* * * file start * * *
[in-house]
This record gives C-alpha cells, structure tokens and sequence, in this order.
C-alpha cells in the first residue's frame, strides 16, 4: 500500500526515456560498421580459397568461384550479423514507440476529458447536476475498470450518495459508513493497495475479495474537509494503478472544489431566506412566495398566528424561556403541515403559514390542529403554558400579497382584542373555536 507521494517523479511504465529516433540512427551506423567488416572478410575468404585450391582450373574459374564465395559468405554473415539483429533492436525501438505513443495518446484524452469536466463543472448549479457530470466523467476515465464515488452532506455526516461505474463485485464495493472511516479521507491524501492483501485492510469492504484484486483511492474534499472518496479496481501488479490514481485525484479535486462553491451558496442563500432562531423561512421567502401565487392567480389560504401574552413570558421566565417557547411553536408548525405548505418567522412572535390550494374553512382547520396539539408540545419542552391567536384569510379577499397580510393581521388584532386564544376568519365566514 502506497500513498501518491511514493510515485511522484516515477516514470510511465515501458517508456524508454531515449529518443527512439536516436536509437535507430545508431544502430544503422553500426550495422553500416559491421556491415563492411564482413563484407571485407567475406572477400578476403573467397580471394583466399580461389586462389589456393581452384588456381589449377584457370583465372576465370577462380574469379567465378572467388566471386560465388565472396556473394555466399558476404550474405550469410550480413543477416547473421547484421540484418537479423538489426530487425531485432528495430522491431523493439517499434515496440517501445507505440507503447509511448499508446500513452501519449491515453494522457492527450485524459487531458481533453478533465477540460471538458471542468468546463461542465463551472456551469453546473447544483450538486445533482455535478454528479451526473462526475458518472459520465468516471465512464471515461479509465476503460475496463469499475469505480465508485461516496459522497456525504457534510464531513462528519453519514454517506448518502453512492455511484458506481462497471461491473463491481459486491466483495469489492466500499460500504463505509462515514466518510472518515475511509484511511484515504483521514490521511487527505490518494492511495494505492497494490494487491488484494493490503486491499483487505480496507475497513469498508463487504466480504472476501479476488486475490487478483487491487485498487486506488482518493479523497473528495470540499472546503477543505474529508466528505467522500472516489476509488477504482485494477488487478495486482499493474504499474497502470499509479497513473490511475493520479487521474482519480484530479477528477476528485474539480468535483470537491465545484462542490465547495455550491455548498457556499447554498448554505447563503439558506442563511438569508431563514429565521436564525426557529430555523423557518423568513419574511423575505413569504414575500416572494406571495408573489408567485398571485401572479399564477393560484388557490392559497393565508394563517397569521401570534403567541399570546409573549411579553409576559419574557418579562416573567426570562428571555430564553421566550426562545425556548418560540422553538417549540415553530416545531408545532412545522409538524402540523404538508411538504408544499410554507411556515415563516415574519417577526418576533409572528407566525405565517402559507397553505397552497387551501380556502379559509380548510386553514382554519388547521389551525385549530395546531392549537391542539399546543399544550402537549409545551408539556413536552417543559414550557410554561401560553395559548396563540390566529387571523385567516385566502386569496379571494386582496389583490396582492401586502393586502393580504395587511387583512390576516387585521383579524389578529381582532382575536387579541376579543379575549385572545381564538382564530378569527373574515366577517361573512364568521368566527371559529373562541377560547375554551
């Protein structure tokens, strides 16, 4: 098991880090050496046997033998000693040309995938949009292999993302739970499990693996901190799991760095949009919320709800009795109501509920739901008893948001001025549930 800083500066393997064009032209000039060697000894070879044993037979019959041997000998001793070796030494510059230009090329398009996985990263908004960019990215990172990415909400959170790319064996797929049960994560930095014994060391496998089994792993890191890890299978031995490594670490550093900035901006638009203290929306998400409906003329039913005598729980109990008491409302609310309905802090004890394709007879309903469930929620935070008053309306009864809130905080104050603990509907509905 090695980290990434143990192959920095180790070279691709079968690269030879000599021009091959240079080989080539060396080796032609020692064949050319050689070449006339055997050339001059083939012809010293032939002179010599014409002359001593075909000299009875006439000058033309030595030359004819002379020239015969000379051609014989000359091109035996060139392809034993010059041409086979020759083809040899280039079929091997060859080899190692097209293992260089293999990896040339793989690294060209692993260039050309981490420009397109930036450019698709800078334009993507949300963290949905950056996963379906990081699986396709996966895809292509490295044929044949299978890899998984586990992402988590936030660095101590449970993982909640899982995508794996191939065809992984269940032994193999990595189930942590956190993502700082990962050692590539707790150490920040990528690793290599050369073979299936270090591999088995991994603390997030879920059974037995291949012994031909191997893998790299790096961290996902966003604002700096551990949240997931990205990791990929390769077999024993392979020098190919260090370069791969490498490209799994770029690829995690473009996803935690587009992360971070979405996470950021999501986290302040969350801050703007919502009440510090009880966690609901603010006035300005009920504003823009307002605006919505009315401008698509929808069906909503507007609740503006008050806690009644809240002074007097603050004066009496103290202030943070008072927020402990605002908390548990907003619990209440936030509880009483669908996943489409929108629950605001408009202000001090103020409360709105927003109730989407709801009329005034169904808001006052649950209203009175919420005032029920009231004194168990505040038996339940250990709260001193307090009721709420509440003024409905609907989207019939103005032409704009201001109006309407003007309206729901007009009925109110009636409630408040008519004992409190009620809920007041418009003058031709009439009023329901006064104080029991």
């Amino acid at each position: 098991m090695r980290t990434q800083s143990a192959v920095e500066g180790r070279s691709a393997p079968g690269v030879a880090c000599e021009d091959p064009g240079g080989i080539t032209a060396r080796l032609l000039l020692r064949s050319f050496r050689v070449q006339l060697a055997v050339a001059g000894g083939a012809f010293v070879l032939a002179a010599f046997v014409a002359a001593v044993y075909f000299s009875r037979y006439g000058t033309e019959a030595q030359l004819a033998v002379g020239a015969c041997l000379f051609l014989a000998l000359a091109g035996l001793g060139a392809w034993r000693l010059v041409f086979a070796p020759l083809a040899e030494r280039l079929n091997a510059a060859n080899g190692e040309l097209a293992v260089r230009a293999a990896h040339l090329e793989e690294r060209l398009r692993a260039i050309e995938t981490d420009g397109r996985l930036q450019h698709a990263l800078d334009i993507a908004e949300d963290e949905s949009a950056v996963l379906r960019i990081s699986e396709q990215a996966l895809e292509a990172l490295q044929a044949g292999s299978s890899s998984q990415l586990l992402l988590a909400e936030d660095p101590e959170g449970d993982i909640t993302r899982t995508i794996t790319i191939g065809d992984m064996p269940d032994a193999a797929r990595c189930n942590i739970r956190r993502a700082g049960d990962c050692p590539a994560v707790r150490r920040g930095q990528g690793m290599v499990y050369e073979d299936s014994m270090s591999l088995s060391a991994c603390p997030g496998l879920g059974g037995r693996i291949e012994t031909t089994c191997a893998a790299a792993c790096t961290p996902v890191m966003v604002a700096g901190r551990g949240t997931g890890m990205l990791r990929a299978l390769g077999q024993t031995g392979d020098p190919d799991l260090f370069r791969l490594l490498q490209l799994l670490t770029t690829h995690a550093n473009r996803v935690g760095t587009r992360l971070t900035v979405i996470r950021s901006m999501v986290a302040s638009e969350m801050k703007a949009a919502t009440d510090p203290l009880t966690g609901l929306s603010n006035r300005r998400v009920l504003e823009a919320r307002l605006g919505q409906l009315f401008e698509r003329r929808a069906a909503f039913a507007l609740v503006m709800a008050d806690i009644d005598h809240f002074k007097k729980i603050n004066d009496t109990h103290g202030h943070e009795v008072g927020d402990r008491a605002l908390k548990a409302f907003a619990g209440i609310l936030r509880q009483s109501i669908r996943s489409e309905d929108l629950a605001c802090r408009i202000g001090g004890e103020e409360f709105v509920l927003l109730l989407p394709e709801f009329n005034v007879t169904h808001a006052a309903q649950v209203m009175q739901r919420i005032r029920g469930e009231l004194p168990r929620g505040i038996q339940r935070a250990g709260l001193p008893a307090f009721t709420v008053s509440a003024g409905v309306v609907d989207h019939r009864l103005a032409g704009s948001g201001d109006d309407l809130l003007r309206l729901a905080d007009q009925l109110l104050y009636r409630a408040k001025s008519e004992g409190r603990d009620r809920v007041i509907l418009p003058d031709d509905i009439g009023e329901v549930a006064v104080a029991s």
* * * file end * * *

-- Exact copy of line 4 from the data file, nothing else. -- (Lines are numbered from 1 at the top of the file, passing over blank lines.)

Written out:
């Protein structure tokens, strides 16, 4: 098991880090050496046997033998000693040309995938949009292999993302739970499990693996901190799991760095949009919320709800009795109501509920739901008893948001001025549930 800083500066393997064009032209000039060697000894070879044993037979019959041997000998001793070796030494510059230009090329398009996985990263908004960019990215990172990415909400959170790319064996797929049960994560930095014994060391496998089994792993890191890890299978031995490594670490550093900035901006638009203290929306998400409906003329039913005598729980109990008491409302609310309905802090004890394709007879309903469930929620935070008053309306009864809130905080104050603990509907509905 090695980290990434143990192959920095180790070279691709079968690269030879000599021009091959240079080989080539060396080796032609020692064949050319050689070449006339055997050339001059083939012809010293032939002179010599014409002359001593075909000299009875006439000058033309030595030359004819002379020239015969000379051609014989000359091109035996060139392809034993010059041409086979020759083809040899280039079929091997060859080899190692097209293992260089293999990896040339793989690294060209692993260039050309981490420009397109930036450019698709800078334009993507949300963290949905950056996963379906990081699986396709996966895809292509490295044929044949299978890899998984586990992402988590936030660095101590449970993982909640899982995508794996191939065809992984269940032994193999990595189930942590956190993502700082990962050692590539707790150490920040990528690793290599050369073979299936270090591999088995991994603390997030879920059974037995291949012994031909191997893998790299790096961290996902966003604002700096551990949240997931990205990791990929390769077999024993392979020098190919260090370069791969490498490209799994770029690829995690473009996803935690587009992360971070979405996470950021999501986290302040969350801050703007919502009440510090009880966690609901603010006035300005009920504003823009307002605006919505009315401008698509929808069906909503507007609740503006008050806690009644809240002074007097603050004066009496103290202030943070008072927020402990605002908390548990907003619990209440936030509880009483669908996943489409929108629950605001408009202000001090103020409360709105927003109730989407709801009329005034169904808001006052649950209203009175919420005032029920009231004194168990505040038996339940250990709260001193307090009721709420509440003024409905609907989207019939103005032409704009201001109006309407003007309206729901007009009925109110009636409630408040008519004992409190009620809920007041418009003058031709009439009023329901006064104080029991």